The days, the weeks, the months and years
    Can drain a man's courage, his fears but not his tears

    There are others here who share my thoughts
    The prison yard, a sleeping vault

    I am a part of here and I feel all alone
    As if there was no road on which to travel home

    To my holders I show a brave young man
    They do not see, I cry alone

    Is this struggle only my first, maybe my last
    Will my name become part of an unknown past

    It's a hopeless fight I'm beginning to say
    Always in fear of my life from day to day

    When existence here is at best
    It still compares to least

    Is a wasted life not a dear price
    Freedom is my love, is America my sacrifice

    If only we could believe instead of doubt
    But the world cannot hear even when we shout

    Believing in being free is our only way out
    We had it back there without fear or doubt

    Freedom is the rising of each peaceful sun
    We are that tribute but work undone

THE ARROWHEAD MAKER: When growing up and roaming the woods and fields I would occasionally come across arrowheads in the ploughed fields. They were special to me because many years prior, someone had made them and someone had used them. I would sit down after finding arrowheads and look over the area that I was in and just imagine what might have occurred for them to have been left there. I was aware of some of the old village sites and the tribes who lived in the area and knew that some of the arrowheads dated back a few thousand years. I still marvel at how everyone from the first man managed to get by with the tools that they could make.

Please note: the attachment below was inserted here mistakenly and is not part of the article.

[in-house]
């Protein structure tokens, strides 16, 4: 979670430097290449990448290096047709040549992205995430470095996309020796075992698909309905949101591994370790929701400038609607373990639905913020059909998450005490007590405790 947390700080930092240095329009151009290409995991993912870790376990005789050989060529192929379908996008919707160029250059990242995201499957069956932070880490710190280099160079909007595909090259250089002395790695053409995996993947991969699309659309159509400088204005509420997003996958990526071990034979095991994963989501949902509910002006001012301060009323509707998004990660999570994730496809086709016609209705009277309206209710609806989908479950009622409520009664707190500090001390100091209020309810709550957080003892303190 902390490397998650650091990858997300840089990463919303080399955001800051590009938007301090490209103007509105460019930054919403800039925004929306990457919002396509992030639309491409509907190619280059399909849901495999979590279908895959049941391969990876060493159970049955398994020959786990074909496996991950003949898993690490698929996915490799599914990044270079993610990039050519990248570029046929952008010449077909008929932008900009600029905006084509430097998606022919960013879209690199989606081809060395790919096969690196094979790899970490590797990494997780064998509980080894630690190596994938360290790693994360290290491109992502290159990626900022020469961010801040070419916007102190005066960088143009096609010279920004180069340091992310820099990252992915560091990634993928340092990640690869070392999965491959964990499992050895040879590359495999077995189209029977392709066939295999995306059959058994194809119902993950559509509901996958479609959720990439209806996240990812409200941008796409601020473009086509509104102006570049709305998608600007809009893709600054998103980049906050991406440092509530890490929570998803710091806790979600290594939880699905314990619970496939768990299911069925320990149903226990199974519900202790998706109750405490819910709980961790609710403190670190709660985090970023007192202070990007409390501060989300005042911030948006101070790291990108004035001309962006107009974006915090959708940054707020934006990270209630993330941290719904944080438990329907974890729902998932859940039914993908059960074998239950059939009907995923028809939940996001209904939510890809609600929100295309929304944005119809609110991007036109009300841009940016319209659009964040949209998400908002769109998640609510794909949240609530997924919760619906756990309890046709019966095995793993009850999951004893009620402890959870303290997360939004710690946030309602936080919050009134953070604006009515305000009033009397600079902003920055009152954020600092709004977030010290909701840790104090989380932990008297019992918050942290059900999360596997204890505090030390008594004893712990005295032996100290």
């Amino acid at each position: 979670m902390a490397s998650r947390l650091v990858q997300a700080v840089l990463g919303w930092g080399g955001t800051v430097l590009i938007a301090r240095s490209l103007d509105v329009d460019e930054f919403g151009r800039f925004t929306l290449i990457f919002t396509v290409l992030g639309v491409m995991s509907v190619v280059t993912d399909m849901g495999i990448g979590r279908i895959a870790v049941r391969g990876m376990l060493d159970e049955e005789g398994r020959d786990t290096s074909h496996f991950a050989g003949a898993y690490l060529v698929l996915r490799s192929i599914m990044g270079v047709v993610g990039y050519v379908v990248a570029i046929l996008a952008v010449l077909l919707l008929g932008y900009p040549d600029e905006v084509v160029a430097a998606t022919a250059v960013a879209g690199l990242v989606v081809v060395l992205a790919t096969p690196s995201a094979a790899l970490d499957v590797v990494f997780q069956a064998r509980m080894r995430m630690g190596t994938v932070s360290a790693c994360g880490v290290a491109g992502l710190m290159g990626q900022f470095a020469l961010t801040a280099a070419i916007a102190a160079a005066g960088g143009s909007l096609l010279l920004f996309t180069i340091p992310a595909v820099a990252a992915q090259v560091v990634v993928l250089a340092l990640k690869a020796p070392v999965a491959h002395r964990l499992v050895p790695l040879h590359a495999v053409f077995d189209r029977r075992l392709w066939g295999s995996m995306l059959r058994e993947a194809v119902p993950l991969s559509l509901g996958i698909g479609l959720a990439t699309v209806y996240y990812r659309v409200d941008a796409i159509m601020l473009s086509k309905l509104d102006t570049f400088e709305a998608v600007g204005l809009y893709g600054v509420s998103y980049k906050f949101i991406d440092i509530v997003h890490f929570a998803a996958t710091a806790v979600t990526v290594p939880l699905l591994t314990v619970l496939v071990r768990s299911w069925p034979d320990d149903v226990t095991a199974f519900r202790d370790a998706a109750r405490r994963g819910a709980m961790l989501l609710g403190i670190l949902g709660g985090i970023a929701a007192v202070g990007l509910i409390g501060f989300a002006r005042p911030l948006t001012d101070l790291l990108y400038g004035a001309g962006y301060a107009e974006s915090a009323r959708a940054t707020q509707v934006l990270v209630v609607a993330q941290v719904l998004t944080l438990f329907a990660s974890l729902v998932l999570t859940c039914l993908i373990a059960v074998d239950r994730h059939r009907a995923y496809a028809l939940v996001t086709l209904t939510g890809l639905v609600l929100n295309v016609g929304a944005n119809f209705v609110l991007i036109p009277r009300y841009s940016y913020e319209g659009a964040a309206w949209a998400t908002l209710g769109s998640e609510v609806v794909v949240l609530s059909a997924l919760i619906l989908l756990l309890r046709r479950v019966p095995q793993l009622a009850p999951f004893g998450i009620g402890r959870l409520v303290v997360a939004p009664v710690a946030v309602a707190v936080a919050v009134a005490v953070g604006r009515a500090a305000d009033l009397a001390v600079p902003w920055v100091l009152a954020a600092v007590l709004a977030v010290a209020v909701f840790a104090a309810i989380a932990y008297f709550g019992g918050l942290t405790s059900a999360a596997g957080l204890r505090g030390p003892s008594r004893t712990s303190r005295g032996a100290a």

Long ago before the first
    In part of his unknown past
    He came but a man of his own
    His name was where chips
    From the arrowhead tips
    Had lain till he forced them away
    Many an arrow did fly
    With his mark in the lead
    And guided the shaft to its stead
    Warring tribes as they came
    All witnessed the same
    The arrows had eyes
    And soon so implied
    That absence was better than death
    And mourning in the passing
    Of a tribal immortal
    He shaped the great spear
    To be carried so near
    By the one who was chosen to go
    And save the great spirit
    There was not a taker
    Who could challenge the skill
    Of the arrowhead maker


Excerpted from Life's Rhymes for Our Times by B. D. Mullins. Copyright © 2015 B. D. Mullins. Excerpted by permission of Trafford Publishing.
All rights reserved. No part of this excerpt may be reproduced or reprinted without permission in writing from the publisher.
Excerpts are provided by Dial-A-Book Inc. solely for the personal use of visitors to this web site.